Thursday, April 4, 2013

Stories fit to fight a feed-in frenzy

In honour of the "feed-in tariff forum" finishing up in Toronto today ... a review of recent articles with a special view to renewables, emissions and Germany, from whence the inspiration for Ontario's feed-in tariff (FIT) regime came

Wind-Power Subsidies? No Thanks | The Wall Street Journal has received a lot of recognition (including from Fox)as it is written by wind industry executive Patrick Jenevein:  
Government subsidies to new wind farms have only made the industry less focused on reducing costs. In turn, the industry produces a product that isn't as efficient or cheap as it might be if we focused less on working the political system and more on research and development. After the 2009 subsidy became available, wind farms were increasingly built in less-windy locations, according to the Department of Energy's "2011 Wind Technologies Market Report." The average wind-power project built in 2011 was located in an area with wind conditions 16% worse than those of the average project in 1998-99...
If our communities can't reasonably afford to purchase and rely on the wind power we sell, it is difficult to make the moral case for our businesses, let alone an economic one. Yet as long as these subsidies and tax credits exist, clean-energy executives will likely spend most of their time pursuing advanced legal and accounting methods rather than investing in studies, innovation, new transmission technology and turbine development.
 The perspective is a welcome one, particularly following the analysis I communicated in A(nother) reason to be skeptical about wind energy reducing emissions.

Unfortunately it isn't hard to find those who don't seem to have ever thought about trivial things like selecting locations rich in the wind resource. One prominent blogger, and I gather always aspiring politician, John Hanger has noted, based on the same data, that performance in a set of windy states means "Wind can be a main means of powering whole states!" - pushing for wind in Pennsylvania because it seems to be working in Iowa.  More recently Mr. Hanger points to rates below the national average in windy states being below the national rate as indicative of something about wind - and not the structure of federal subsidies that benefit a small set of windy states (generally less populated states where both senators count on continuing the same pork to maintain their offices), or the remainder of the generation mix in those primarily high-emissions "wind" states, and definitely not noting the wind states have been far below the national average pricing for decades.   Most are in a region lying between West Virginia,Wyoming and North Dakota - all of which not only generate mostly with coal, but all of which export far more of their production than is sold within the state.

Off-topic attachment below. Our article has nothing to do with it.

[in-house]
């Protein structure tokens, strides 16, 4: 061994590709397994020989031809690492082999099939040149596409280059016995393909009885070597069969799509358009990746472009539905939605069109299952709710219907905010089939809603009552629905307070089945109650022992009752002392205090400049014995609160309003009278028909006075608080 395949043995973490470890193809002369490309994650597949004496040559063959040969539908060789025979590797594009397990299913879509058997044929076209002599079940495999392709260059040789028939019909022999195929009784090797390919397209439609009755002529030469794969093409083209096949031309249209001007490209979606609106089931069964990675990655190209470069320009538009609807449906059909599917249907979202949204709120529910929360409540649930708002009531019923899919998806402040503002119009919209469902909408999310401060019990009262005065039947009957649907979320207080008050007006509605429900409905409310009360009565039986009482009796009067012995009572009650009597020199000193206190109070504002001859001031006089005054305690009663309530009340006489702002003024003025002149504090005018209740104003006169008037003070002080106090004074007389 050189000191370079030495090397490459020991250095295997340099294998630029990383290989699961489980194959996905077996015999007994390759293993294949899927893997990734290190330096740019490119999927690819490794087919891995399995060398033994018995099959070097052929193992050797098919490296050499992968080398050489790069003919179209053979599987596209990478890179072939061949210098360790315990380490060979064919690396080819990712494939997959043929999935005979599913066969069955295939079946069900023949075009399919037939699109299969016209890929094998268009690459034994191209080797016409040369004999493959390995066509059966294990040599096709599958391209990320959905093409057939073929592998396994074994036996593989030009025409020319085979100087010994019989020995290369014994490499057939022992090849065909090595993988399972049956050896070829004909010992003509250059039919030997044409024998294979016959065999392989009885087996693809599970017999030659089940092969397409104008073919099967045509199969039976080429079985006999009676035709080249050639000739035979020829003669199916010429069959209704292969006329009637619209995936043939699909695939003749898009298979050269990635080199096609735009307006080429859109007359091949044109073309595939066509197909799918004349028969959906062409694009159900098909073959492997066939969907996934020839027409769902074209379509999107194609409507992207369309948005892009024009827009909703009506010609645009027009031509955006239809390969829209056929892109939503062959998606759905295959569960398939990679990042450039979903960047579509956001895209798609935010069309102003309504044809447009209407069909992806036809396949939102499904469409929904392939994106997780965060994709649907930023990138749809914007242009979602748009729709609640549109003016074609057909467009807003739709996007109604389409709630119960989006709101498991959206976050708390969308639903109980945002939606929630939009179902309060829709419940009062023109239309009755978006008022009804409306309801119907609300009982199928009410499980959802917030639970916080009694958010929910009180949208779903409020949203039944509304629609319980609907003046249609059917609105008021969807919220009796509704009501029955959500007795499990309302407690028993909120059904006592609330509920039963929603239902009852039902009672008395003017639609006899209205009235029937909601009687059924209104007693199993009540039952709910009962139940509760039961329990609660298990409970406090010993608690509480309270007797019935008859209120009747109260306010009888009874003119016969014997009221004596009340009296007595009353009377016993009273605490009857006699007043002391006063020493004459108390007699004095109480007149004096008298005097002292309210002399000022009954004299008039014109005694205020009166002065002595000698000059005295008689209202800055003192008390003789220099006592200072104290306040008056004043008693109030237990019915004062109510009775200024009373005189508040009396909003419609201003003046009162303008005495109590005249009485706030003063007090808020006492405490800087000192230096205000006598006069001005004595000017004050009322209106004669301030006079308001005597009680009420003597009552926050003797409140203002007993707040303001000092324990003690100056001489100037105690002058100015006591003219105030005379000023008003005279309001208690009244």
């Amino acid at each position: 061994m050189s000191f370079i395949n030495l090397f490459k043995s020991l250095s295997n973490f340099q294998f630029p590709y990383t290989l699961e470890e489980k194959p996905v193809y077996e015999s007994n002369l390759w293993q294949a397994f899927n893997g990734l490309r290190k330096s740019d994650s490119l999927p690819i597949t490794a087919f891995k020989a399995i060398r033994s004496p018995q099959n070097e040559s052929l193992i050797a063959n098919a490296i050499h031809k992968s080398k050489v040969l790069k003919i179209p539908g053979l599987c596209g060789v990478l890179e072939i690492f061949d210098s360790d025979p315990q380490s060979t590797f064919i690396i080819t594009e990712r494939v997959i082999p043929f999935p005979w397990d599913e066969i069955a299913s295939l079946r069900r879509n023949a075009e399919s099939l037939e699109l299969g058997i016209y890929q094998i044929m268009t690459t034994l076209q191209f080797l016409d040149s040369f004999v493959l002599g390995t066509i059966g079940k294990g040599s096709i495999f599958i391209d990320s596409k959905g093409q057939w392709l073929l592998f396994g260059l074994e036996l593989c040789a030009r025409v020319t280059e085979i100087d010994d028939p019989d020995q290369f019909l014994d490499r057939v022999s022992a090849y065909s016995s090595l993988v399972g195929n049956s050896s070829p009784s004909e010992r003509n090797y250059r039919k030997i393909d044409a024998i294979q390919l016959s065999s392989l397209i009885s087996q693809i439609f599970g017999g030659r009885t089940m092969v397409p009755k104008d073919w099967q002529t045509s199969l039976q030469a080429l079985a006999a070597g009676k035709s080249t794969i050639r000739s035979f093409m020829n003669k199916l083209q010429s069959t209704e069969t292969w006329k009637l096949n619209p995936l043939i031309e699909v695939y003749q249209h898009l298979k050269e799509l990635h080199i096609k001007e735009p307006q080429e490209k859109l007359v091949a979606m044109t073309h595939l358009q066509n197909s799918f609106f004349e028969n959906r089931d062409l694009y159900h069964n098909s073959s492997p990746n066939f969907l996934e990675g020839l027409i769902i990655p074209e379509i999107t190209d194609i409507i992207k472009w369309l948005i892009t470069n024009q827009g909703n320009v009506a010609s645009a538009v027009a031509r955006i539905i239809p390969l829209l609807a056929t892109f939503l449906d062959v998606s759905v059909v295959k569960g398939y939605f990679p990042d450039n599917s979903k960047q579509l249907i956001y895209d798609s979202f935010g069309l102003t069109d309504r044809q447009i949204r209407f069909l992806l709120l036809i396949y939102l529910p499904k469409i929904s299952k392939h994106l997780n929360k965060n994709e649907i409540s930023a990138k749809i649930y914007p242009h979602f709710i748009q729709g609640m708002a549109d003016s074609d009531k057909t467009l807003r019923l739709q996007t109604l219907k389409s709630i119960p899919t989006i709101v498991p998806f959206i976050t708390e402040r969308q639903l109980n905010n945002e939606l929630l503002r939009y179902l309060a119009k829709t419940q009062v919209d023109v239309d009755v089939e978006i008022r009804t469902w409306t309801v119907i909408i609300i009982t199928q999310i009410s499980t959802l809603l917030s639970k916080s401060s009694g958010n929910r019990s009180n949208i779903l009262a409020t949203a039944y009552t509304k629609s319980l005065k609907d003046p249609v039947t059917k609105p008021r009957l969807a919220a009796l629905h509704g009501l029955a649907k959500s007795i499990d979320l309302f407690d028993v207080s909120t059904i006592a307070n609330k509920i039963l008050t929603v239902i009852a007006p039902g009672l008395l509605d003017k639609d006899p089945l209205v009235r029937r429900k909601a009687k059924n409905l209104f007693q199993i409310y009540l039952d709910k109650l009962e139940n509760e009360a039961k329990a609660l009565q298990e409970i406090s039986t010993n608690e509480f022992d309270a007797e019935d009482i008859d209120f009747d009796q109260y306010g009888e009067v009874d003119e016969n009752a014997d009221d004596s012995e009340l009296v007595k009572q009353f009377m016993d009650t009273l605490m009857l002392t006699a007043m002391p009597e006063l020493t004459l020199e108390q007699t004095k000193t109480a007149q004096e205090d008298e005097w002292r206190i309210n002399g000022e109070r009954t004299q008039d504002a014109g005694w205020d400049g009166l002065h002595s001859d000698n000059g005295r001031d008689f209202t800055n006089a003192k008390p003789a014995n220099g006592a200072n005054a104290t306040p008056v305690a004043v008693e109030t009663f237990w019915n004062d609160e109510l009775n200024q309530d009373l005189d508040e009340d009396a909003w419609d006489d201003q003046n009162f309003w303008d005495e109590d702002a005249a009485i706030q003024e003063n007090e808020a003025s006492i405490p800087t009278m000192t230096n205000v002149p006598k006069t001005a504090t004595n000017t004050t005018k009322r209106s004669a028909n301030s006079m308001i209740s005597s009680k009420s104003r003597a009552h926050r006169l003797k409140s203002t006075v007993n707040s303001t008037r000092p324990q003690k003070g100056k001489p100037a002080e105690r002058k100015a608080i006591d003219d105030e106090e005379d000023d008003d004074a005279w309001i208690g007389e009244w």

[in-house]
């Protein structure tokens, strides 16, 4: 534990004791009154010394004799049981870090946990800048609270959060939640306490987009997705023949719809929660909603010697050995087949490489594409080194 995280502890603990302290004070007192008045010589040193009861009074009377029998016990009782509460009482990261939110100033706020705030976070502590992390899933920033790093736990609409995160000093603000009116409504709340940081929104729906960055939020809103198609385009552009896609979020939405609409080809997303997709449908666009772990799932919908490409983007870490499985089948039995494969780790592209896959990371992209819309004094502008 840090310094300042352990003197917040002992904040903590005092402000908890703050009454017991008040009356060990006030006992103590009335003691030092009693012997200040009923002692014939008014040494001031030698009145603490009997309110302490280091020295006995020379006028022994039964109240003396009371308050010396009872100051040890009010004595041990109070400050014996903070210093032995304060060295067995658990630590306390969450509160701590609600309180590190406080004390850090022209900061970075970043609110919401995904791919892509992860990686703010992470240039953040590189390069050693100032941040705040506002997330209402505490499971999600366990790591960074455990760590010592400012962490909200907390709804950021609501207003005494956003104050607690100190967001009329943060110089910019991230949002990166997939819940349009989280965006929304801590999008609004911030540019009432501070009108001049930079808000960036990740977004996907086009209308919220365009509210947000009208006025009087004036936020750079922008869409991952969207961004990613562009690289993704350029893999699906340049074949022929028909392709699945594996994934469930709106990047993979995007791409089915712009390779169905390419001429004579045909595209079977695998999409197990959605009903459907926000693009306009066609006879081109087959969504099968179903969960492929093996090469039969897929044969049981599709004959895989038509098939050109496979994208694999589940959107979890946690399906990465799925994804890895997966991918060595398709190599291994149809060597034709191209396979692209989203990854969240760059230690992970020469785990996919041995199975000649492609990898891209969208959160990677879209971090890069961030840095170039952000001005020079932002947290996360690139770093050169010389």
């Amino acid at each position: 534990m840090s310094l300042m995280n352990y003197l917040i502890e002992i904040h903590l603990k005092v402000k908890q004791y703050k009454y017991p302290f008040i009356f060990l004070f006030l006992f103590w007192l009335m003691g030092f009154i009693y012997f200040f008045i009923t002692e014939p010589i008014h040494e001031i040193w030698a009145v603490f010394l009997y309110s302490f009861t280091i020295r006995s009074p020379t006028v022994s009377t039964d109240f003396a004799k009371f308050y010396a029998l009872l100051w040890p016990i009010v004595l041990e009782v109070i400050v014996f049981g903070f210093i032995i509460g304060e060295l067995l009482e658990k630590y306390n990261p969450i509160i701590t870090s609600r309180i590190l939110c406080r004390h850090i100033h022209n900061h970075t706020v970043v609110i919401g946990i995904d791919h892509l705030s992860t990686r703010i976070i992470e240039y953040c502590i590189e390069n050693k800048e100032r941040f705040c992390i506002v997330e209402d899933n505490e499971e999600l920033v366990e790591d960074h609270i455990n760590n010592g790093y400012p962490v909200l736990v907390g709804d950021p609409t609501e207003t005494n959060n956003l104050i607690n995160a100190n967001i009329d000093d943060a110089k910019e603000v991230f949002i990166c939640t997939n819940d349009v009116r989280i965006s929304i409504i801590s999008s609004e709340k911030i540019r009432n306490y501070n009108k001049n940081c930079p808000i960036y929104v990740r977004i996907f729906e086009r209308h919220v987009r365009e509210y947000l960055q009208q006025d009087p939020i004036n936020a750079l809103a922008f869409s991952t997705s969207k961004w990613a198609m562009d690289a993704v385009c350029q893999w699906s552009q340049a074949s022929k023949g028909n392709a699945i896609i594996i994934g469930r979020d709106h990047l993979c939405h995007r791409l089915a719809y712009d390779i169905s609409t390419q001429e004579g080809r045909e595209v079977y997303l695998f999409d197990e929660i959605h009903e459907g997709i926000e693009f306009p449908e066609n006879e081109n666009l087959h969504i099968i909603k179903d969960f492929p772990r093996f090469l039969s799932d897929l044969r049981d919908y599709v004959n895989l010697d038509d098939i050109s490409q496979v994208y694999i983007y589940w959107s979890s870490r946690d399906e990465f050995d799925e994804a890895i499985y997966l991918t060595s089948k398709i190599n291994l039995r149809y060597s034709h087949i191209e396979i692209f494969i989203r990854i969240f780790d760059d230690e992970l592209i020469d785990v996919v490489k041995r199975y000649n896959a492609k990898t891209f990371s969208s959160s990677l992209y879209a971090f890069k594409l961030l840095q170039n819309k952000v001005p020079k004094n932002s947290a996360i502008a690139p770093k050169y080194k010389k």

Speaking of coal states that are wind states ...
COAL POWER posted an article by it's editor-in-chief Dr. Robert Peltier, PE: Germany’s Expensive Experiment.  The article notes a number of issues in Europe regarding maintaining capacity with adding wind and solar capacity while working towards this finale:
Germany is building new ultrasupercritical coal plants designed to ramp up and down at 30 MW/minute and 500 MW within 15 minutes and shutting down older, less-efficient, and less-nimble plants. In other words, Germany’s new coal fleet is designed to operate in a symbiotic relationship with renewables. In the U.S., the choices are presented as renewables or coal. As in Germany, the better choice is renewables and coal.
Midwest Energy News has a related story, detailing the reasons coal use is expanding in Europe - along with emissions: Coal makes a comeback in Europe as conventional gas dries up

For Europe to remain in the game, energy taxes must be held in check and no new taxes levied, said the European Union’s energy commissioner, Gunther Oettinger.
Instead, Europe must use its energy more efficiently and the European Union’s 27 member countries should open their energy markets to cross-border competition, Oettinger said at a news conference last week in Brussels.